Union and Company Debate
GE Finances, Wages, Paid Time Off
New York – Wednesday, May 25
The second day of UE-GE National Negotiations – the first full day of bargaining – kicked off at 9:00 a.m. After a discussion of the bargaining schedule for the next several weeks, UE’s Steve Tormey began presenting the union’s proposals on paid time off.
Tormey said the union has been “butting our heads against the wall for years” trying to improve the sick and personal day provision. Sick and personal (S&P) days for hourly workers were first added to the contract in the 1969-70 negotiations, and except for a slight improvement in 1973, the terms have not been changed since then. While the union believes in seniority, “we do not think S&P time should be a function of seniority.” People become ill and have personal business regardless of their age or seniority, and under the existing language workers with nine years of service get only two S&P days, and the benefit maxes out at 25 years with only five S&P days. Recent surveys, Tormey noted, show that U.S. private employers on average offer eight days of paid sick leave to employees. In Europe, workers have far more paid time off.
SICK AND PERSONAL DAYS
“It’s an area that’s been terribly neglected,” said Tormey, who also noted the contradiction of GE’s promotion of “healthy life styles” while at the same time pushing workers to come to work sick and infect others because of inadequate sick leave. The need for added sick and personal days is especially apparent in Erie, said Tormey, where there are large numbers of low-service employees.
Local 506 Business Agent Wayne Burnett noted that last year, a serious virus went around the Erie plant. A company representative urged people who were ill to stay home, “but if they don’t have the time, they’ll come to work sick.” Local 618 President Mary Stewart-Flowers added that she saw entire departments impacted by infections.
GE spokesman John Gritti said he didn’t think there has been much of a discipline issue for attendance, and that when people are sick, they stay home.
“That’s not necessarily true,” said Tormey and many people can’t afford to lose a day’s pay. Scott Gates, president of Local 332, said many people in Fort Edward do not stay home when they’re sick. Exempt salaried people have a much more generous sick and personal leave policy, noted UE President John Hovis, and it’s wrong to assume that hourly workers will abuse sick leave.
The union also proposed that S&P hours count as time worked in calculating overtime and vacation allowance. Progress was made in 2003 negotiations, Tormey noted, and up to four hours S&P time now counts toward overtime. “We should count this as time worked for all purposes.” It is paid time off and should count for overtime purposes.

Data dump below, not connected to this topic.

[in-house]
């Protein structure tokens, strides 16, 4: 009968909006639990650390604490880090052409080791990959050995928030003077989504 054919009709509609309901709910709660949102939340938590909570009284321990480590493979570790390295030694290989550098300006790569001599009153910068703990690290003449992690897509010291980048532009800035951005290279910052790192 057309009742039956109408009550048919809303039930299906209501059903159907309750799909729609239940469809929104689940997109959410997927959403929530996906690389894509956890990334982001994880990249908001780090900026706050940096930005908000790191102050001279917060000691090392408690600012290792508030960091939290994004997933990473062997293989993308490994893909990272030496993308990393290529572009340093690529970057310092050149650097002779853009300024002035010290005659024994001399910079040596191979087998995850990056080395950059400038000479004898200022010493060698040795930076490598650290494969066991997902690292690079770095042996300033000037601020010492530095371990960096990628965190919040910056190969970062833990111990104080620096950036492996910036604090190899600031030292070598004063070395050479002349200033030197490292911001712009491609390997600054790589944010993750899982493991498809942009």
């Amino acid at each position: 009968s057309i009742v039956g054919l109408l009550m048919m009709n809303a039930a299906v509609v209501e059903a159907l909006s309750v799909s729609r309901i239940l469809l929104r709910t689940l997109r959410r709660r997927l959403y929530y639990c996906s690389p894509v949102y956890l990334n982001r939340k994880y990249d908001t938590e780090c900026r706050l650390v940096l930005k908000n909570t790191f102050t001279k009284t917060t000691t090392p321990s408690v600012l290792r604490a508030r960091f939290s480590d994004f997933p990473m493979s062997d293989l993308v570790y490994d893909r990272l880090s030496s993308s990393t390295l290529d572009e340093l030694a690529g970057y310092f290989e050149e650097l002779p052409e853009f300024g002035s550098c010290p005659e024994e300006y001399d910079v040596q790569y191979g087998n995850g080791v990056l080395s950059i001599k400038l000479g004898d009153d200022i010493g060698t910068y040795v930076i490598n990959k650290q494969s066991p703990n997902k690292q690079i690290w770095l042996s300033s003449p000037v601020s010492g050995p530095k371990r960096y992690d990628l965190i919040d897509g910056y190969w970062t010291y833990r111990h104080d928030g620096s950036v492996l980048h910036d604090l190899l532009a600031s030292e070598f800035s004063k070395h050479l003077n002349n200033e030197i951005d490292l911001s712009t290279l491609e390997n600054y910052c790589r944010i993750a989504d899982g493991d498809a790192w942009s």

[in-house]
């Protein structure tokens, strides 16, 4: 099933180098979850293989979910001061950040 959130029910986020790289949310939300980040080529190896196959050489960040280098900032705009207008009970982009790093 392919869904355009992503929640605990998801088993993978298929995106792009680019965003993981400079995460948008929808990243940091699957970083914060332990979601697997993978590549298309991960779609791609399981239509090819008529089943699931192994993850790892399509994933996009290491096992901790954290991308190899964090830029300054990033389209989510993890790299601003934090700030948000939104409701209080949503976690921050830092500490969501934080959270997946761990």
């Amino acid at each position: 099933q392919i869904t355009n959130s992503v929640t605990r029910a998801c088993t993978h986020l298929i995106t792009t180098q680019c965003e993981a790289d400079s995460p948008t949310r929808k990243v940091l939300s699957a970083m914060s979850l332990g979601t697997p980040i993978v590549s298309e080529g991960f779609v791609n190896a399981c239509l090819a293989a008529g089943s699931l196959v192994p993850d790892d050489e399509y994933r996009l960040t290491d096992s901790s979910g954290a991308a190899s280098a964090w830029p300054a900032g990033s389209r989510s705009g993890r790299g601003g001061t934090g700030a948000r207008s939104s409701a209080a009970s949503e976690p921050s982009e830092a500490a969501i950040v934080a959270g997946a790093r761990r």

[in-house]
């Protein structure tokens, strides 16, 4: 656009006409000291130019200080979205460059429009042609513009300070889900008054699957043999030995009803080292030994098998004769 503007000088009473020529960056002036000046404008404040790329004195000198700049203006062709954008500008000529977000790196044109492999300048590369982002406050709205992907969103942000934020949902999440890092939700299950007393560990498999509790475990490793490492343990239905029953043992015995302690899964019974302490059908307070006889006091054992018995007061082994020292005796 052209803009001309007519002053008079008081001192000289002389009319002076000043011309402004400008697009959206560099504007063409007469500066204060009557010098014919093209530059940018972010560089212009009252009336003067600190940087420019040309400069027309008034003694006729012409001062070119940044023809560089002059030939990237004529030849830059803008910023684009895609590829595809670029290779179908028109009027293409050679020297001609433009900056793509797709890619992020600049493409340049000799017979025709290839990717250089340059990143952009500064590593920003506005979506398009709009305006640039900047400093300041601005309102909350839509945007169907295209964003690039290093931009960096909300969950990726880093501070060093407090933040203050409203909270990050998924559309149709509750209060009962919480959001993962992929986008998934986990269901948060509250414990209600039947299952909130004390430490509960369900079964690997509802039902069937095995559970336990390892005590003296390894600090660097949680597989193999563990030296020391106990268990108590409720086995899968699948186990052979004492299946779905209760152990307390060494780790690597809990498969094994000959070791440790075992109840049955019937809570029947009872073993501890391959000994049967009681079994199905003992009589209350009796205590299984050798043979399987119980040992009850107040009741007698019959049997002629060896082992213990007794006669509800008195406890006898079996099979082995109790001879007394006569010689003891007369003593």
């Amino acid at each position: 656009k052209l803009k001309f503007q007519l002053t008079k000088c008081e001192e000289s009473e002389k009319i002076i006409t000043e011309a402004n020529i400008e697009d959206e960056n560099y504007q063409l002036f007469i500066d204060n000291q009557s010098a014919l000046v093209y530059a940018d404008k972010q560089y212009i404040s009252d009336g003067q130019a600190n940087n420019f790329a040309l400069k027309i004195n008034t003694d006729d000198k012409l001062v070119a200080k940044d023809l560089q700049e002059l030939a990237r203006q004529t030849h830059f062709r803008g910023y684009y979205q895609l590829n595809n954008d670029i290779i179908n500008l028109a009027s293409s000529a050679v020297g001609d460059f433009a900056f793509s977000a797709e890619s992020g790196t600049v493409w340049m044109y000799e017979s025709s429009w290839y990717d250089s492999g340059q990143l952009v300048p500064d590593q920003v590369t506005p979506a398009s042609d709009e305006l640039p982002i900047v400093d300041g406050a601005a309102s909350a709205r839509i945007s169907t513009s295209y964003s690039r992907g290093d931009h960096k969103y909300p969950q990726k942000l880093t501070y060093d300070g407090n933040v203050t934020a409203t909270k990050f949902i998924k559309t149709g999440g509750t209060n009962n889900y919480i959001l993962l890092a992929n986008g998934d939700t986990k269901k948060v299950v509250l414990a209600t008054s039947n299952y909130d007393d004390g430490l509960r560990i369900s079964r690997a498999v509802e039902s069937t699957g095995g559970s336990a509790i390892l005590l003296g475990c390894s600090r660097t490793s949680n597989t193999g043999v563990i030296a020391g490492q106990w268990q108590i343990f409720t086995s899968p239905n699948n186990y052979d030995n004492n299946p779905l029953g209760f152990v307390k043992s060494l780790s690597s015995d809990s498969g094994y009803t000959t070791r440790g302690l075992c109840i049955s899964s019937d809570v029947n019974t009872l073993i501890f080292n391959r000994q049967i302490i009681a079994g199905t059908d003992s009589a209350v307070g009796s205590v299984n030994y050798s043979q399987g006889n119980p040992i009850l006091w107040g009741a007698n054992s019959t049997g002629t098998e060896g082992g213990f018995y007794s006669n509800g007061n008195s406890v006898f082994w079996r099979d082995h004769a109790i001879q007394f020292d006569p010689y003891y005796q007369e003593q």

“I see a lot of doctor’s appointments where people are taking an hour,” said Mary Stewart-Flowers. “It could be at the end of the shift. People then work overtime and don’t realize they’re getting straight time.”
John Gritti said he worried about “abuse,” to which Tormey replied, “You have a jaundiced view of our members.
Tormey introduced an additional proposal on S&P, that the company no longer be able to unilaterally apply a worker’s S&P days to an absence. “It should be the employee’s choice.” Wayne Burnett said the policy is applied inconsistently, depending on how busy the plant is.
Tormey moved into the topic of paid vacation. Here again, he said, there’s a big disconnect between workers and GE management and exempts, who gained improvements in 2003, the company unilaterally put in a new policy for exempt salaried providing three weeks at five years and four weeks at ten. Union members are entitled to at least those improvements, and UE further proposed 5.5 weeks at 25 years, and 7 weeks at 35 years.
Tormey read from a company document, introduced in 2000 negotiations, entitled “Care For Yourself,” advising employees to “find time for yourself.” This is sharply at odds, he noted, with the company’s stubborn resistance to granting more paid time off to workers. In light of the company’s onerous healthcare proposals, “‘Care For Yourself’ seems to be the theme of these negotiations, because you’re sure not going to care for us.”
Tormey outlined additional language proposals related to vacation. UE proposes to extend vacation time if any compensable time off occurs during the worker’s vacation such as S&P, short-term disability death in family, or being called for jury duty. The union also proposed that, at the employee’s option, vacation be applied to any portion of an absence for illness, accident, vacation, layoff or personal business. Wayne Burnett and Mary Stewart-Flowers gave examples of management dealing with these situations inconsistently and unfairly.
Tormey presented the union’s proposal that vacation shutdown be limited to two weeks during the summer, and to exempt bargaining unit employees with two weeks or less of vacation. They have no flexibility. The shutdown provision is sometimes abused by plant management.